Police violence marks new low in Toronto's war on people experiencing homelessness
Updated: Jul 23
Police attack a line of encampment defenders in Lamport Stadium Park, July 21 -- video still image via Twitter
In yet another example of the violence that the city and its political class are willing to unleash on people living in poverty and experiencing homelessness, Toronto police attacked and brutalized dozens in Lamport Stadium Park on July 21 as they cleared an encampment there. This comes just a day after police raided an encampment in the city's Alexandra Park arresting nine.
After arresting 26 people at Lamport the police proceeded to pepper spray protestors who came to 14 Division calling for their release.
The aggression and brutality of the Toronto police was on full display all day in videos and photographs of the events.
Unbelievably, in a classic propaganda inversion of reality, Toronto Police Staff Supt. Randy Carter told the media that ""We did a tremendous job today to try to really, really help those that are most vulnerable. We do our best to get to place where nobody gets hurt and where we don't' have to be physically fighting with people but you were all witness to how we had to get to that place today."
This was obviously not the case.
Trying to justify the brutality and place the blame for the violence on those living in the encampments and those defending them Toronto Mayor John Tory said:
[We're] trying to help the people experiencing homelessness by putting them in a place where they can get more supports, and also establish the principle that public parks are not places people can legally, safely or in a healthy way live and that everybody is entitled to the use of those parks.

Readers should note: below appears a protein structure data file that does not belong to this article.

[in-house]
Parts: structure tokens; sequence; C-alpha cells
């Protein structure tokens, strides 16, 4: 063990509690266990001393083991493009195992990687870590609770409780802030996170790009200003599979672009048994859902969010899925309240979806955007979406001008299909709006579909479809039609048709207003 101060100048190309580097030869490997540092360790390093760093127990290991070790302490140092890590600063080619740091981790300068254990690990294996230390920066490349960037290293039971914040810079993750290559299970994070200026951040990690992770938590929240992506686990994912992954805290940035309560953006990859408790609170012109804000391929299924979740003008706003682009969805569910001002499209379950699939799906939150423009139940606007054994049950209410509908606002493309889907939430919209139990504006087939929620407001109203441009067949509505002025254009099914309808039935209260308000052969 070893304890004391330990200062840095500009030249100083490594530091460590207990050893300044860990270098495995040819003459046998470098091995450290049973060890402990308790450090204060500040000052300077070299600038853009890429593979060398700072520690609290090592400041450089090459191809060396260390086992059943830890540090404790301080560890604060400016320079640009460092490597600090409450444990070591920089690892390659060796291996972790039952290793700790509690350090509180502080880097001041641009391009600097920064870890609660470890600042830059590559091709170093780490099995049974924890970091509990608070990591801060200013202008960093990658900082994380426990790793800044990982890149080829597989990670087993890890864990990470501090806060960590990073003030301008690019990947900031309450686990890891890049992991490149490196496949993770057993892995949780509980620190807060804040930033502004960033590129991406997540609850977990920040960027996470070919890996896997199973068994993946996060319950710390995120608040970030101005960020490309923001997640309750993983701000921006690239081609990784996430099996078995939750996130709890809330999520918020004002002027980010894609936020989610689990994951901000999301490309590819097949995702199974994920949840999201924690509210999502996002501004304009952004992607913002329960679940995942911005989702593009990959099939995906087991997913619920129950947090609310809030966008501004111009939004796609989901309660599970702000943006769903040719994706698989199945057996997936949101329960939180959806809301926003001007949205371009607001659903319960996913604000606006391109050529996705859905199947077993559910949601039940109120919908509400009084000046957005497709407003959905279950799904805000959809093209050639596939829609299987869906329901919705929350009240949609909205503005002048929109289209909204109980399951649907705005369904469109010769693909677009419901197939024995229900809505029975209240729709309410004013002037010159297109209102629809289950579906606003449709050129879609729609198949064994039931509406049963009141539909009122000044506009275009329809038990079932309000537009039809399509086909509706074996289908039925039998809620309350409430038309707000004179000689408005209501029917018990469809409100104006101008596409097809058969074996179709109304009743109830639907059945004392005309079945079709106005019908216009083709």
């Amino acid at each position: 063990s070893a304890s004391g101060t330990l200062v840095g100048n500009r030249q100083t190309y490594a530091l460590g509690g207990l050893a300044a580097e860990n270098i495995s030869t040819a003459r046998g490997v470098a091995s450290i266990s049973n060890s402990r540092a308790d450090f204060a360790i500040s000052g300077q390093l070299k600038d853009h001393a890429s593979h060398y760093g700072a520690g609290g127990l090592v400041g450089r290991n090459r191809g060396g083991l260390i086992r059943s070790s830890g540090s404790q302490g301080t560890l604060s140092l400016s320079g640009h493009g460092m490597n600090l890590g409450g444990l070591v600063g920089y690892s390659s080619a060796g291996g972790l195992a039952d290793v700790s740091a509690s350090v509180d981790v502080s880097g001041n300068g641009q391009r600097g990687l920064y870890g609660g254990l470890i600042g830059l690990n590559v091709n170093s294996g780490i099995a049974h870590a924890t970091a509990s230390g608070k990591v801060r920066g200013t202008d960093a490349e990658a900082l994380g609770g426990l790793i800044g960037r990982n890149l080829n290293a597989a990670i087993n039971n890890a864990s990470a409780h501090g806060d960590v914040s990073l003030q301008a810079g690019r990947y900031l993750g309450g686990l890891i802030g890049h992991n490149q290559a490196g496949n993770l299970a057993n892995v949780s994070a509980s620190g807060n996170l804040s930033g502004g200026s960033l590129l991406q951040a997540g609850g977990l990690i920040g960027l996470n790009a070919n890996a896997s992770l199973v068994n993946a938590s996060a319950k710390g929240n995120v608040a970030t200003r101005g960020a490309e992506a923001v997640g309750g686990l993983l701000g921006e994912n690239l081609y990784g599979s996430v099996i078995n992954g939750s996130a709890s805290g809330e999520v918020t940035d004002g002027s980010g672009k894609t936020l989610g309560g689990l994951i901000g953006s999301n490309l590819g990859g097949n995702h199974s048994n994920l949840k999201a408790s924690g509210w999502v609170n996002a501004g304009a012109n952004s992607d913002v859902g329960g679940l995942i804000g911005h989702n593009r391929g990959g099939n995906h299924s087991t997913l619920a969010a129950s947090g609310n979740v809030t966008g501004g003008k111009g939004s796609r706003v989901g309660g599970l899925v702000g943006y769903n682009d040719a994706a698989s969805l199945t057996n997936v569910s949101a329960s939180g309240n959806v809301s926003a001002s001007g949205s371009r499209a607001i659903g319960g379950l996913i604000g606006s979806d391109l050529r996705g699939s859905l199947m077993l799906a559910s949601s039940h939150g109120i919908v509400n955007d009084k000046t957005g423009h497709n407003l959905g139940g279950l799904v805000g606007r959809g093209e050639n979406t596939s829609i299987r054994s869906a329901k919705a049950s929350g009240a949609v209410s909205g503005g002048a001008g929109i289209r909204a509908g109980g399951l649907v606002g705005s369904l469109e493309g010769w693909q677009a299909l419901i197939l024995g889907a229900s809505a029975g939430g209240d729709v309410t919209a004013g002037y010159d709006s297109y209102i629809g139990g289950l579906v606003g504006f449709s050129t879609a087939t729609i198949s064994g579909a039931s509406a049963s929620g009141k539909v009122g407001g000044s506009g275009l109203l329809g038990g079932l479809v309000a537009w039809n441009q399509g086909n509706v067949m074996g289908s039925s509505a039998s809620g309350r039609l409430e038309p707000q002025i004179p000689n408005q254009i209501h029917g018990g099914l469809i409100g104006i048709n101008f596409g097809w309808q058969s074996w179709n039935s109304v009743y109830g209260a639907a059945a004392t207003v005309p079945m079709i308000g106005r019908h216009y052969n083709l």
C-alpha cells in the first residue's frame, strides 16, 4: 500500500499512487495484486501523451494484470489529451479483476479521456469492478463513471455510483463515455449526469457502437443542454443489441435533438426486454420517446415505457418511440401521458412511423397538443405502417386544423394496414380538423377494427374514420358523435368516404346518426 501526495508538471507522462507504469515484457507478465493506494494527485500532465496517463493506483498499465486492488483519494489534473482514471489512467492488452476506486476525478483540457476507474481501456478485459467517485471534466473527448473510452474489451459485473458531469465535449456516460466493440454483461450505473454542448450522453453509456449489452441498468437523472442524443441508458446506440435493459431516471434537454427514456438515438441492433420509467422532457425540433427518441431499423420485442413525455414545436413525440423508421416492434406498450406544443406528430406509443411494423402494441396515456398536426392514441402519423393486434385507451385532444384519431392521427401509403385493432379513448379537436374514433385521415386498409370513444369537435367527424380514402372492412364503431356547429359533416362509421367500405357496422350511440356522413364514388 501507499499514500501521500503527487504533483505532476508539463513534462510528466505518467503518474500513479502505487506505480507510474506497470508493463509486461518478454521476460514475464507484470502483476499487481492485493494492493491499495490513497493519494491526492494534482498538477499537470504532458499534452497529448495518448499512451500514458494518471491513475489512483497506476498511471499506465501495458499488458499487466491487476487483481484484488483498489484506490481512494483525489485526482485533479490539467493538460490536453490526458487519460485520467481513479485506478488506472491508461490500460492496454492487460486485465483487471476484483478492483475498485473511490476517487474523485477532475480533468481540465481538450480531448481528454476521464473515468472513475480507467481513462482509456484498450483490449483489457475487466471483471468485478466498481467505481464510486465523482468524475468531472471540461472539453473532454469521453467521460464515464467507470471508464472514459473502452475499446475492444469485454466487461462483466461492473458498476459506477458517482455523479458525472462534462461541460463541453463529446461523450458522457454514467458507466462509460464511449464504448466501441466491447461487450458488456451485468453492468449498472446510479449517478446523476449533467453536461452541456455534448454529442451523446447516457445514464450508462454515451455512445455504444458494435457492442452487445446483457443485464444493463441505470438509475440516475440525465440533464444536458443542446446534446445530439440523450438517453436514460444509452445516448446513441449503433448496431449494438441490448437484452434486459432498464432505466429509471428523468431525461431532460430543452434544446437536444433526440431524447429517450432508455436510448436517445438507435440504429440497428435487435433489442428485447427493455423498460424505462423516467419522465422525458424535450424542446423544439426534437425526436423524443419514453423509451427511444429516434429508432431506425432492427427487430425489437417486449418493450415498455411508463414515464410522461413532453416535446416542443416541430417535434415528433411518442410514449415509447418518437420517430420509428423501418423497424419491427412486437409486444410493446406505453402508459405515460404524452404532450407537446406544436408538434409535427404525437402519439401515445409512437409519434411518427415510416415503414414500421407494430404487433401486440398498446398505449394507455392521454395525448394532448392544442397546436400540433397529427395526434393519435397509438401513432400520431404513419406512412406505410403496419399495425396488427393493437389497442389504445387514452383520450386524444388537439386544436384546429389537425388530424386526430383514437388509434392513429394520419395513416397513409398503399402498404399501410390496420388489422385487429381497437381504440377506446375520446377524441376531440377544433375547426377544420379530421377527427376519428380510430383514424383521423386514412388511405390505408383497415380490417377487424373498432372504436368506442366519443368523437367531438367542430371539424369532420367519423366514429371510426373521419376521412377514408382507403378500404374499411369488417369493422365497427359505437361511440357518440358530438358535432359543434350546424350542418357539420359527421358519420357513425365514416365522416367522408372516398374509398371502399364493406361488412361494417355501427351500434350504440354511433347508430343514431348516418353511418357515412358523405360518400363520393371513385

But as Azeezah Kanji and AJ Withers wrote in Al Jazeera of the attacks by police on the encampment and its defenders in Trinity Bellwoods Park in June:
The city justifies encampment evictions by inflating the availability and safety of shelter space. In reality, Toronto’s shelter system cannot accommodate everyone sleeping outside; every 13 minutes, someone is turned away. People placed in the city’s shelter “hotels” report being put in rodent-infested rooms, being walked in on for “wellness checks” while naked, and expelled without adequate clothing into the winter night. One disabled resident said she was left abandoned on the 15th floor during a fire.
The city’s propensity for spinning violation as virtue was on display during the massive police operation at Trinity Bellwoods Park, described by Toronto Mayor John Tory as “mostly peaceful,” “reasonable,” and “compassionate”. Yet journalists were blocked and arrested for covering it.
They also note that:
While anti-maskers imperilling public health have been handled by police with kid gloves, encampment residents are crushed with an iron fist. The disparity is not an anomaly, but a manifestation of the police power’s original function: “the consolidation of a new order founded on private property,” as political theorist Mark Neocleous writes. Thus, the historically entrenched “tendency to punish property offences more severely than offences involving violence against the person”.
For a generation Toronto's politicians of all stripes have spectacularly failed to tackle the city's affordable housing crisis or even create an adequate number of safe shelter spaces and yet they continue to unleash extreme violence to evict those who seek refuge in public spaces. Instead of taking any serious action to alleviate the constant peril that hundreds of thousands face due to Toronto being among the five least affordable housing markets in the world, the city targets people building tiny shelters and uses state power not to house people but rather to terrorize and brutalize them during a pandemic.
It is a grotesque travesty that hits ever new moral and humanitarian lows with each vicious police offensive and the utter political indifference to the fact that while Toronto is a developer's paradise, for many trying to find or stay in a place to live it is a dystopian nightmare.